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Source link: http://archive.mises.org/14989/they-call-it-vindication/

They call it vindication

December 13, 2010 by

NYT: Ron Paul, GOP Loner, Comes In From the Cold

If there is vindication here, Mr. Paul says, it is for Austrian economic theory — an anti-Keynesian model that many mainstream economists consider radical and dismiss as magical thinking.

The theory argues that markets operate properly only when they are unfettered by government regulation and intervention. It holds that the government should not have a central bank or dictate economic or monetary policy. Once the government begins any economic planning, such thinking goes, it ends up making all the economic decisions for its citizens, essentially enslaving them.


BMB December 13, 2010 at 12:48 pm

The theory argues that markets operate properly only when they are unfettered by government regulation and intervention.

Wait, which Austrian or Austrians say this? That would be quite a “radical and magical” claim indeed.

J. Murray December 13, 2010 at 2:23 pm

I dunno, I think it’s far more magical to think that a legislative body can repeal the laws of reality by signing a piece of paper.

Stephen Adkins December 13, 2010 at 2:27 pm

that made me chuckle.

D. Saul Weiner December 13, 2010 at 5:20 pm

I don’t think that this statement is far from the truth. What is wrong is calling the various ways that government interferes in free exchange “regulation” (when it is mostly dys-regulation).

Also, Austrians support the punishment of fraud, which has never been considered permissible in the free market. It is akin to stealing, whereas so-called regulations prohibit voluntary, consensual exchange. And the casual reader would probably not grasp this.

Phinn December 13, 2010 at 12:59 pm

The theory argues that markets operate properly only when they are unfettered by government regulation and intervention.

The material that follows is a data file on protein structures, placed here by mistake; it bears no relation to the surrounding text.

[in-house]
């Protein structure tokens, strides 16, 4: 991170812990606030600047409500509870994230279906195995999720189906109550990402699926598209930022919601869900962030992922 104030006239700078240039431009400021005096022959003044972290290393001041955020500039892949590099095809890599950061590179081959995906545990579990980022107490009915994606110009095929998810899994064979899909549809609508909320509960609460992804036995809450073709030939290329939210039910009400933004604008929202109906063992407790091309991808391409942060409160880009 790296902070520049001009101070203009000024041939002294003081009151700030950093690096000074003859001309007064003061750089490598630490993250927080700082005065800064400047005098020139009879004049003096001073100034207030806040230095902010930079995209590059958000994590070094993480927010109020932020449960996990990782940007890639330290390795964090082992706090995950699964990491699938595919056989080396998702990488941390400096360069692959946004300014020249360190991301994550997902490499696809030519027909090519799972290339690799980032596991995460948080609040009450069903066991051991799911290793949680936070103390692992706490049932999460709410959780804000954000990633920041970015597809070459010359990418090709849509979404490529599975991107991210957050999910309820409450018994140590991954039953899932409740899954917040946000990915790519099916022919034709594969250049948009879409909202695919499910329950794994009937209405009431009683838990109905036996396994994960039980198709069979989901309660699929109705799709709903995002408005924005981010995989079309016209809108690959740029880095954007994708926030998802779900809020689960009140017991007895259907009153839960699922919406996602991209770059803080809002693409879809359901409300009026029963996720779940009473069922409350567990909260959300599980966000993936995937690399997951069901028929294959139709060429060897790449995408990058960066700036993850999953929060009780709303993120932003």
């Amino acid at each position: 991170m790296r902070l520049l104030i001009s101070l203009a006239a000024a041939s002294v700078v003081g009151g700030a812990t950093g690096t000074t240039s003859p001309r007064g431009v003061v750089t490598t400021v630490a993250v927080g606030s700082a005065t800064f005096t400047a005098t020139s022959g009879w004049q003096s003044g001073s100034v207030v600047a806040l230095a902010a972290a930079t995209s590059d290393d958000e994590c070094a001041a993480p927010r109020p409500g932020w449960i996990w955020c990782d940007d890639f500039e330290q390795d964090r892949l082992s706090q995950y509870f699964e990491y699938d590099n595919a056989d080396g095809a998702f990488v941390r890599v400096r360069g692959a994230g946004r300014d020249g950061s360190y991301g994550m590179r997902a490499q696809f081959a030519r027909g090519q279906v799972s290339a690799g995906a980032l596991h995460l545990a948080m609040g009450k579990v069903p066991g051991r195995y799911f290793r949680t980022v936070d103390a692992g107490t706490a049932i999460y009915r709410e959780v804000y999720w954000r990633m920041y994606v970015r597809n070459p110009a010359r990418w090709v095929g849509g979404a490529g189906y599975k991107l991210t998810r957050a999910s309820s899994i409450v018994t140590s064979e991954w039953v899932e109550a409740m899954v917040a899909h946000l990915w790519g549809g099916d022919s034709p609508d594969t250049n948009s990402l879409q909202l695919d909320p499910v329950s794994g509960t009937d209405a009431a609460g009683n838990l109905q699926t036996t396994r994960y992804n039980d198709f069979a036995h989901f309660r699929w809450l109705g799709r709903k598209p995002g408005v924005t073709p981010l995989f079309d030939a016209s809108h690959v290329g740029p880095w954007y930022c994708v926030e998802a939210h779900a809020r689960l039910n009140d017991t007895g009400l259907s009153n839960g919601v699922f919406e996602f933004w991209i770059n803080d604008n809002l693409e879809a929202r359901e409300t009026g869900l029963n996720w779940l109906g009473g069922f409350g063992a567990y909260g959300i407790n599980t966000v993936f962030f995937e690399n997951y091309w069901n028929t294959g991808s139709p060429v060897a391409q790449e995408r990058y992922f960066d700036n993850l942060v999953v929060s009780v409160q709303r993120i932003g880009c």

I picked up on the same sentence.

Imagine if it were written as something like this: “The theory argues that markets operate best when they are free from government manipulations, such as price-fixing schemes, the restriction of the supply of goods or interference with interest rates.”

The phrase “Unfettered by government regulation” is a code for “Austrian economists want you to live in a Dickensian nightmare, you filthy peasant.”

Phinn December 13, 2010 at 1:05 pm

Or maybe, “The theory argues that when a government interferes with the free setting of prices, it deprives everyone of crucial economic information, which consumers need in order to make informed decisions about what to buy, and which businesses need in order to identify the products and services that consumers really want.”

J. Murray December 13, 2010 at 2:37 pm

It’s a shame. Few people understand that in Dickenson’s time (including Dickenson), government was incredibly pervasive in the industrialization movement, which is why it was so ugly.

Artisan December 13, 2010 at 4:32 pm

I never thought such a “neutral” comment about Ron Paul would have been possible in the NYT.

Smeq December 13, 2010 at 5:29 pm

I guess everything that does not support government intervention, doesn’t advocate more of it or recommends less of it is magical thinking.

Bruce Koerber December 13, 2010 at 6:01 pm
Matt December 14, 2010 at 3:05 am

I have noticed how their coverage and framing of him has changed a lot, and this article is an especial step forward. It used to be they would talk about him without even mentioning Austrian economics, and just kind of tacitly state, through their tone talking about him, that his views all came from him being extremely old-fashioned and kooky. Then there was that article about the ideological underpinning of the Tea Party that mentioned Austrian economics but failed to explain anything about it, opting instead to just faintly make fun of its readers and lump Mises and Bastiat with Mark Skousen.
There are more examples one could find. This is the most thorough attempt to at least explain the economics behind Ron Paul’s positions, and I think it shows that they are beginning to take him more seriously and view the ideology as a serious threat.

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